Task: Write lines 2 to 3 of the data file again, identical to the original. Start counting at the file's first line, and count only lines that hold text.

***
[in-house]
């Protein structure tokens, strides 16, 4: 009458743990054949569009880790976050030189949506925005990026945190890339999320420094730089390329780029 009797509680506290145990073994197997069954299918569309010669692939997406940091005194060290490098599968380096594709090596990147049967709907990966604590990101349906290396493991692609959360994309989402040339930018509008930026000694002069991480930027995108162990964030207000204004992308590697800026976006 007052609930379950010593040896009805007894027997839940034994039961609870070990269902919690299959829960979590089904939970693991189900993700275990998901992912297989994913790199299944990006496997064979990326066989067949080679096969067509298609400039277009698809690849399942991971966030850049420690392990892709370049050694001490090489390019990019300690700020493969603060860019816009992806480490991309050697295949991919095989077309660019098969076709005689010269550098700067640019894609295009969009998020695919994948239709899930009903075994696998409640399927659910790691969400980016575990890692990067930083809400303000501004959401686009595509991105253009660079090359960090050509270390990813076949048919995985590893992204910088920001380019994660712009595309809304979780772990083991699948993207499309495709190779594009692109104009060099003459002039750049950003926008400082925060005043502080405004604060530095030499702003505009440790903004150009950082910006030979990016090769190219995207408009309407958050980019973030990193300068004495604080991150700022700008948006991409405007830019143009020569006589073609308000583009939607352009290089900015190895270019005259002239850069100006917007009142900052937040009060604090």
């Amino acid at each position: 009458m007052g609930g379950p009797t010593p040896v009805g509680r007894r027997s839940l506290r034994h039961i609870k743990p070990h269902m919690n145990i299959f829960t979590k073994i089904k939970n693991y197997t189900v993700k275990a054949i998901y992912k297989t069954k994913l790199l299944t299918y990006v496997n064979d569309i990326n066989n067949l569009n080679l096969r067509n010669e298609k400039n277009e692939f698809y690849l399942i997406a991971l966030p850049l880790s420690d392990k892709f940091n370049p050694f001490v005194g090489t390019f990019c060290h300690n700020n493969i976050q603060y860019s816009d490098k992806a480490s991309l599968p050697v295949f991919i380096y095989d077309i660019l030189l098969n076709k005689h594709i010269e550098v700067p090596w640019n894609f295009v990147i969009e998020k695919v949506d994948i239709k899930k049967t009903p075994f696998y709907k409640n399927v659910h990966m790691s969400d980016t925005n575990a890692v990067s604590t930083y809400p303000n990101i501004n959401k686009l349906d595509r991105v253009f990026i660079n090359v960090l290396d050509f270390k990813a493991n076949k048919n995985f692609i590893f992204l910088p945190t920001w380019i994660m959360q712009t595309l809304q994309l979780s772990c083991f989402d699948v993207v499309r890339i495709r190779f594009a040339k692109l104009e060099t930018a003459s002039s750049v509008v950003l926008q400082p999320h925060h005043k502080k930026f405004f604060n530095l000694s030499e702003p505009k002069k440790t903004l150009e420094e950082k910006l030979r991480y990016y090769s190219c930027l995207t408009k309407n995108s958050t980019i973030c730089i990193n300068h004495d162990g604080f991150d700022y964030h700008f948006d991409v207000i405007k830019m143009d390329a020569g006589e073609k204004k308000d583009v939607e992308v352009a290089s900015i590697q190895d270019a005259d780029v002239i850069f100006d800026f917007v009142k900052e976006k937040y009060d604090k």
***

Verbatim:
């Protein structure tokens, strides 16, 4: 009458743990054949569009880790976050030189949506925005990026945190890339999320420094730089390329780029 009797509680506290145990073994197997069954299918569309010669692939997406940091005194060290490098599968380096594709090596990147049967709907990966604590990101349906290396493991692609959360994309989402040339930018509008930026000694002069991480930027995108162990964030207000204004992308590697800026976006 007052609930379950010593040896009805007894027997839940034994039961609870070990269902919690299959829960979590089904939970693991189900993700275990998901992912297989994913790199299944990006496997064979990326066989067949080679096969067509298609400039277009698809690849399942991971966030850049420690392990892709370049050694001490090489390019990019300690700020493969603060860019816009992806480490991309050697295949991919095989077309660019098969076709005689010269550098700067640019894609295009969009998020695919994948239709899930009903075994696998409640399927659910790691969400980016575990890692990067930083809400303000501004959401686009595509991105253009660079090359960090050509270390990813076949048919995985590893992204910088920001380019994660712009595309809304979780772990083991699948993207499309495709190779594009692109104009060099003459002039750049950003926008400082925060005043502080405004604060530095030499702003505009440790903004150009950082910006030979990016090769190219995207408009309407958050980019973030990193300068004495604080991150700022700008948006991409405007830019143009020569006589073609308000583009939607352009290089900015190895270019005259002239850069100006917007009142900052937040009060604090």
């Amino acid at each position: 009458m007052g609930g379950p009797t010593p040896v009805g509680r007894r027997s839940l506290r034994h039961i609870k743990p070990h269902m919690n145990i299959f829960t979590k073994i089904k939970n693991y197997t189900v993700k275990a054949i998901y992912k297989t069954k994913l790199l299944t299918y990006v496997n064979d569309i990326n066989n067949l569009n080679l096969r067509n010669e298609k400039n277009e692939f698809y690849l399942i997406a991971l966030p850049l880790s420690d392990k892709f940091n370049p050694f001490v005194g090489t390019f990019c060290h300690n700020n493969i976050q603060y860019s816009d490098k992806a480490s991309l599968p050697v295949f991919i380096y095989d077309i660019l030189l098969n076709k005689h594709i010269e550098v700067p090596w640019n894609f295009v990147i969009e998020k695919v949506d994948i239709k899930k049967t009903p075994f696998y709907k409640n399927v659910h990966m790691s969400d980016t925005n575990a890692v990067s604590t930083y809400p303000n990101i501004n959401k686009l349906d595509r991105v253009f990026i660079n090359v960090l290396d050509f270390k990813a493991n076949k048919n995985f692609i590893f992204l910088p945190t920001w380019i994660m959360q712009t595309l809304q994309l979780s772990c083991f989402d699948v993207v499309r890339i495709r190779f594009a040339k692109l104009e060099t930018a003459s002039s750049v509008v950003l926008q400082p999320h925060h005043k502080k930026f405004f604060n530095l000694s030499e702003p505009k002069k440790t903004l150009e420094e950082k910006l030979r991480y990016y090769s190219c930027l995207t408009k309407n995108s958050t980019i973030c730089i990193n300068h004495d162990g604080f991150d700022y964030h700008f948006d991409v207000i405007k830019m143009d390329a020569g006589e073609k204004k308000d583009v939607e992308v352009a290089s900015i590697q190895d270019a005259d780029v002239i850069f100006d800026f917007v009142k900052e976006k937040y009060d604090k």